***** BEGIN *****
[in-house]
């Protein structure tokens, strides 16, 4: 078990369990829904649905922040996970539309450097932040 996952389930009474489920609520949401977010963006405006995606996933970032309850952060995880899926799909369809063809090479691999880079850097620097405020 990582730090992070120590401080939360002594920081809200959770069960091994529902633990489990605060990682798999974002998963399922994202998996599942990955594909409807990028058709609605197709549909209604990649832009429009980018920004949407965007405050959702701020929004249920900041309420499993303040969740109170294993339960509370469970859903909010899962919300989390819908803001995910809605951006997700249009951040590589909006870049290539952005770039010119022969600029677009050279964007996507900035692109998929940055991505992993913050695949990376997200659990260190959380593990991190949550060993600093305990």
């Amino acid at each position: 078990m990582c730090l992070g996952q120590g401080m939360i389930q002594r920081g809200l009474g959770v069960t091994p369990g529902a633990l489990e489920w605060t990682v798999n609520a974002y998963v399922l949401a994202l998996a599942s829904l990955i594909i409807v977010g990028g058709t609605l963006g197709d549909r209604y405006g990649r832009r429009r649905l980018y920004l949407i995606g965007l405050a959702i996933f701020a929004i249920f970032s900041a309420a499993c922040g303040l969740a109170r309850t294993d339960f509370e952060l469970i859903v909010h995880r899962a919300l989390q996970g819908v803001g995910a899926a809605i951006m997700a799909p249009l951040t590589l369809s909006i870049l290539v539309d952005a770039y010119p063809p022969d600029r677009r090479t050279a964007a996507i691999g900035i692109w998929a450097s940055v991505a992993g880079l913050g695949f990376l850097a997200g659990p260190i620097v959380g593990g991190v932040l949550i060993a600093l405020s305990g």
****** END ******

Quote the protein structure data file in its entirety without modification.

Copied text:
[in-house]
């Protein structure tokens, strides 16, 4: 078990369990829904649905922040996970539309450097932040 996952389930009474489920609520949401977010963006405006995606996933970032309850952060995880899926799909369809063809090479691999880079850097620097405020 990582730090992070120590401080939360002594920081809200959770069960091994529902633990489990605060990682798999974002998963399922994202998996599942990955594909409807990028058709609605197709549909209604990649832009429009980018920004949407965007405050959702701020929004249920900041309420499993303040969740109170294993339960509370469970859903909010899962919300989390819908803001995910809605951006997700249009951040590589909006870049290539952005770039010119022969600029677009050279964007996507900035692109998929940055991505992993913050695949990376997200659990260190959380593990991190949550060993600093305990």
């Amino acid at each position: 078990m990582c730090l992070g996952q120590g401080m939360i389930q002594r920081g809200l009474g959770v069960t091994p369990g529902a633990l489990e489920w605060t990682v798999n609520a974002y998963v399922l949401a994202l998996a599942s829904l990955i594909i409807v977010g990028g058709t609605l963006g197709d549909r209604y405006g990649r832009r429009r649905l980018y920004l949407i995606g965007l405050a959702i996933f701020a929004i249920f970032s900041a309420a499993c922040g303040l969740a109170r309850t294993d339960f509370e952060l469970i859903v909010h995880r899962a919300l989390q996970g819908v803001g995910a899926a809605i951006m997700a799909p249009l951040t590589l369809s909006i870049l290539v539309d952005a770039y010119p063809p022969d600029r677009r090479t050279a964007a996507i691999g900035i692109w998929a450097s940055v991505a992993g880079l913050g695949f990376l850097a997200g659990p260190i620097v959380g593990g991190v932040l949550i060993a600093l405020s305990g």